A Brief History of Stained Glass
The twelfth century began what is known as the Gothic Era and stained glass windows took center stage in elaborate and monumental cathedral designs. Beginning with the innovative designs on the St. Denis, stained glass windows were used to bring light, both literally and metaphorically, into cathedrals to enhance the worship experience. Most of the stained glass from the St. Denis Cathedral was destroyed during the French Revolution but a few select fragments and even some entire windows can be found on display in varying locations throughout Europe.
The bold lines and strong figures of Gothic style stained glass were eventually phased out as Renaissance artisans leaned toward greater detail, more delicate coloring and increased realism. Stained glass windows evolved into something more like a painting on glass than an architectural element and some of the notable elements such as lead lines disappeared. Although there were numerous pieces created and even some masterpieces, due to the difficulties in expressing the great detail of requisite to the Renaissance era, true stained glass became somewhat of a lost art.
Stained glass had been primarily used by the Catholic Church and much of the precious art form was destroyed during the 1600's by order of King Henry VIII after his break with the Church. Not only were cherished stained glass windows recklessly destroyed, but many of the glass making facilities were ruined as well. Religious unrest was not the only factor in the decline of stained glass. During the Baroque period the fashion leaned toward more intricately detailed interiors and elaborate wall painting which necessitated the use of clear glass in the architecture. Many of the remaining stained glass windows were left unmaintained and allowed to decay during this period and very few new stained glass windows were created.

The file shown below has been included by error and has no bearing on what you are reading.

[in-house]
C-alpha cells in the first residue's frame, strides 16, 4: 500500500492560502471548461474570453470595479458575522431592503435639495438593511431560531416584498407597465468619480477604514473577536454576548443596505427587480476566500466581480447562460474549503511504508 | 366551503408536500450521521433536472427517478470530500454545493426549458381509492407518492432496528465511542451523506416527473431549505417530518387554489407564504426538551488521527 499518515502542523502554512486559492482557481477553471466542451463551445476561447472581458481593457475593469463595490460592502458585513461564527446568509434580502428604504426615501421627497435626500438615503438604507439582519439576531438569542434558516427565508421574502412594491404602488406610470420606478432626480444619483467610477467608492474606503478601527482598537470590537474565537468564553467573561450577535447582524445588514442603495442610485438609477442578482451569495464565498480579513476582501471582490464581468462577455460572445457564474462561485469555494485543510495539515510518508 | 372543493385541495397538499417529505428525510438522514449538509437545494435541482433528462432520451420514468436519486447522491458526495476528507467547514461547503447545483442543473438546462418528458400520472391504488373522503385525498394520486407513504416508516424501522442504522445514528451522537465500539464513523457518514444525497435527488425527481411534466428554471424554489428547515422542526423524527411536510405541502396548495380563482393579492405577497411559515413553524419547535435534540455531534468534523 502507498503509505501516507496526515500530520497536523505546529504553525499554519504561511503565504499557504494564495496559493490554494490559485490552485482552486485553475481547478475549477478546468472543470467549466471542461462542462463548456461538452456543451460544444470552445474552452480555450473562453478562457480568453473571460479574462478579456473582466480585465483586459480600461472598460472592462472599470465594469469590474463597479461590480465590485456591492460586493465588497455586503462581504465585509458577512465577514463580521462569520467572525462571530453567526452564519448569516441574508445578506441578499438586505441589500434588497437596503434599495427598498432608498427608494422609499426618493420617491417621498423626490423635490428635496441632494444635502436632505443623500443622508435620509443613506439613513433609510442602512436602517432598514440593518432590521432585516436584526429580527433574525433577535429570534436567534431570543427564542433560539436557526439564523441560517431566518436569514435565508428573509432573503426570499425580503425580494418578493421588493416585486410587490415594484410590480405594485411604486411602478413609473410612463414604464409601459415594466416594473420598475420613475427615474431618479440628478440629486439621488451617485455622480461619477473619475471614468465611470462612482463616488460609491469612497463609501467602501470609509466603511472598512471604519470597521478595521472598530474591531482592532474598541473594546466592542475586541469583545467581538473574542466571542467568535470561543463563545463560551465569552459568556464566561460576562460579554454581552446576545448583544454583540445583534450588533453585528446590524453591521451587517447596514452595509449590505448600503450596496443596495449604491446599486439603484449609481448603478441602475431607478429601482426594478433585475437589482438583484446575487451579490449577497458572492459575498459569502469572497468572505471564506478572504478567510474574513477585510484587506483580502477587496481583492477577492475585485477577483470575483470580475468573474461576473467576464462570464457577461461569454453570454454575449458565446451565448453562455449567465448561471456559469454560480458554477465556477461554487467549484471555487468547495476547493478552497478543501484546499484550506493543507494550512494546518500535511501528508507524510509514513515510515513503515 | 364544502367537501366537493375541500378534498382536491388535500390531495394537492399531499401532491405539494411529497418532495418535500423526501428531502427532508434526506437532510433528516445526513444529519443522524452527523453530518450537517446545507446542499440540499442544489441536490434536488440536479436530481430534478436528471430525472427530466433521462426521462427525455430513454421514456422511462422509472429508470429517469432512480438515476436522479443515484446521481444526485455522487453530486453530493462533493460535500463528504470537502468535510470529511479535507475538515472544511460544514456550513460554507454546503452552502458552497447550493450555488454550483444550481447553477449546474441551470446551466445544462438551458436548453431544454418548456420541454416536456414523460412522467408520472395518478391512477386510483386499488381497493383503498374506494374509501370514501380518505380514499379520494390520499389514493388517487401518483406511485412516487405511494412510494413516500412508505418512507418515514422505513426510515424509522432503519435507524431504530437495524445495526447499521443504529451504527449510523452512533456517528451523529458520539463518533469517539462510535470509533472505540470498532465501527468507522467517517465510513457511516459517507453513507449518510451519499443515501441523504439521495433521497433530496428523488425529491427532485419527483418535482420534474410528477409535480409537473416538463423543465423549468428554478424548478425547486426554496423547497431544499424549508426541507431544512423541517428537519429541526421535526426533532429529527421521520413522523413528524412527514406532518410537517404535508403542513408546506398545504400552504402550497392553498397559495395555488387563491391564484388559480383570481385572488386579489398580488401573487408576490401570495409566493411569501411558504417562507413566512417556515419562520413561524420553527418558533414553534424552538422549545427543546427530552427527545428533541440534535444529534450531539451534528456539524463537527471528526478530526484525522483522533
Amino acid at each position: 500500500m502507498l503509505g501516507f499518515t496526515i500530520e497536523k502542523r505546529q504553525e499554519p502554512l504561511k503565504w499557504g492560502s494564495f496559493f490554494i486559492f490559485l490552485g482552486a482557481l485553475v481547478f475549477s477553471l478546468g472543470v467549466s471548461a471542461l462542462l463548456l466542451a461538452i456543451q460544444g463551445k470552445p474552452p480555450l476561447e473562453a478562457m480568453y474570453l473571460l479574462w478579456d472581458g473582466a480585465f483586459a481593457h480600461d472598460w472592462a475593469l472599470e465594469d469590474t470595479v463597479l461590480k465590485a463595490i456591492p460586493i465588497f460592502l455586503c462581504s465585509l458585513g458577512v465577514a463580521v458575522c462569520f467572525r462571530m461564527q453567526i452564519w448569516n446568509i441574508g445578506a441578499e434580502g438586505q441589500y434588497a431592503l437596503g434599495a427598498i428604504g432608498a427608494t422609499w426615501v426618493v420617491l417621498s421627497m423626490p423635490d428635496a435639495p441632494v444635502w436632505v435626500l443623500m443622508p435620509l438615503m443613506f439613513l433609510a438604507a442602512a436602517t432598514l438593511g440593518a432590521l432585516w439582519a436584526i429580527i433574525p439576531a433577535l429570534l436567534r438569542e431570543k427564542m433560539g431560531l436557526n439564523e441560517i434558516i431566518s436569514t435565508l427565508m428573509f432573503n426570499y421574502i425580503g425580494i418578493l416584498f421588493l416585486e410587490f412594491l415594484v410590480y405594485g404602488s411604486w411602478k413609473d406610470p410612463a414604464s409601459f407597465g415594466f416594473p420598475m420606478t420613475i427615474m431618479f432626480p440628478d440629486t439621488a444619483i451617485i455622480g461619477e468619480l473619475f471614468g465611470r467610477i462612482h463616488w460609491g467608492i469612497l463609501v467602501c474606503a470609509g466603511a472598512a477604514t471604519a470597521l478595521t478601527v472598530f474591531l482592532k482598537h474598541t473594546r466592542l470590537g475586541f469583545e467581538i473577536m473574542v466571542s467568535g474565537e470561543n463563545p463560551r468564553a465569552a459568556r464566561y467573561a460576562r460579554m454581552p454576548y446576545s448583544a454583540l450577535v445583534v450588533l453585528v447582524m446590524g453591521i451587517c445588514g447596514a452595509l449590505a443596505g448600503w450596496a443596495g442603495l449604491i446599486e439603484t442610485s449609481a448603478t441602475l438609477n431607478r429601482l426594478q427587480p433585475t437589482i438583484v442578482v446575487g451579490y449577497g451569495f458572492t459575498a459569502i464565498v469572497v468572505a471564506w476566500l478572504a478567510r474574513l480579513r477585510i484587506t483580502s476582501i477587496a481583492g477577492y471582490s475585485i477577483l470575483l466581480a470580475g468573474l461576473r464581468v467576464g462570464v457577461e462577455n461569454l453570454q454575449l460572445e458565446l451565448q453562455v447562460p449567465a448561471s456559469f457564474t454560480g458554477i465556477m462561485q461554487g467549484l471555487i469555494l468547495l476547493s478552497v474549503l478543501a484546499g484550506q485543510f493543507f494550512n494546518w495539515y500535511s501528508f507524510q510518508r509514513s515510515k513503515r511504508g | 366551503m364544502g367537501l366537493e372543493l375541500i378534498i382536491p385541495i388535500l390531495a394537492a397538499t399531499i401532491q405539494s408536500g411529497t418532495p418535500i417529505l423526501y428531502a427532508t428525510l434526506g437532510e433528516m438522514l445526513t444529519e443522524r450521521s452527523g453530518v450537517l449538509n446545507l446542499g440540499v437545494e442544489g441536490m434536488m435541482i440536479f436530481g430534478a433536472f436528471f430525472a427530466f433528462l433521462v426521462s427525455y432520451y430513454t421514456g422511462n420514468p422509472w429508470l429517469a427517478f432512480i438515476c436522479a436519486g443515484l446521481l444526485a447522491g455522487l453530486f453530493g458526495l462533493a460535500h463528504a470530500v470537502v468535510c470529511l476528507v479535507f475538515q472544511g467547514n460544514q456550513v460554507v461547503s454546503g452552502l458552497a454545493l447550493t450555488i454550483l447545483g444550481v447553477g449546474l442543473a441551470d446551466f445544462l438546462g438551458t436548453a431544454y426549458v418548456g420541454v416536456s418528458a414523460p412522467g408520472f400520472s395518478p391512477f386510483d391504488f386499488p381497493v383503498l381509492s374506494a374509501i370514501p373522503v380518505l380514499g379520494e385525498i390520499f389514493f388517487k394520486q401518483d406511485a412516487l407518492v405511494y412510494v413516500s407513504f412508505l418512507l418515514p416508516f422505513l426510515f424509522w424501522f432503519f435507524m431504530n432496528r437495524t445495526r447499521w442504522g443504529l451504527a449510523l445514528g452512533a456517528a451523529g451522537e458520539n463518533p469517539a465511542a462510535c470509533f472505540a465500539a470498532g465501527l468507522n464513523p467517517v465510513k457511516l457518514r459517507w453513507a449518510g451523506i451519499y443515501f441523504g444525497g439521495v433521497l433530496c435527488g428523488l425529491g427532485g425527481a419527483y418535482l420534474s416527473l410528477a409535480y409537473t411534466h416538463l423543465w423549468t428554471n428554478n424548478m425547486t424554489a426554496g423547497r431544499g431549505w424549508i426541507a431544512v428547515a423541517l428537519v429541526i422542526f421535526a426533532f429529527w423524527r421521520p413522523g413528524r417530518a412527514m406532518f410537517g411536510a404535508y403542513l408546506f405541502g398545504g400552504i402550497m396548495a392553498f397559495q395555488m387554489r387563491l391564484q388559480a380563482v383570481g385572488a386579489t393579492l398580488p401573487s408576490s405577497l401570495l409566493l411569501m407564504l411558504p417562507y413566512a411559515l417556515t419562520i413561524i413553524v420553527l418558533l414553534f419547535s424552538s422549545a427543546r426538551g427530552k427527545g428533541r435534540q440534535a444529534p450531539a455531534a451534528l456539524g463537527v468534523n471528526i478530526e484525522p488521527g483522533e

During the late seventeenth century the hearts and imaginations of the people returned once again to the Gothic style of architecture. This revival was apparently motivated by the need to escape the harsh realities of "modern" life including the daily grind of factories. With the return of Gothic architecture emerged a newfound interest in stained glass. Artists initially continued to use the technique of painting on glass, but eventually realized the superiority of the old pot metal glasses used in medieval times. Since the old techniques had not been used for such a long time, the technique used for making the lead lines had been lost and the artisans of the period floundered when trying to recreate the dynamics of the Gothic stained glass. This coupled with a reluctance to give up the newer more detailed "modern" depictions of scenes and figures lead to windows with an interesting design with the old architecture and an unusual blend of the old and new stained glass styles.
During the nineteenth century, artisans La Farge and Tiffany created new variations of opalescent stained glass. La Farge tended towards architecture and window designs with a small private studio, while Tiffany boasted a larger studio that branched out into other areas, like the Tiffany Lamp which has become a household name. Today's stained glass artists are bound by no particular style or religious themes. Much of the work they do involves restoration, but can also be seen in both small and large decorative touches in homes of people from almost any economic background. New and innovative techniques are constantly being discovered and stained glass continues to add interest to our lives.
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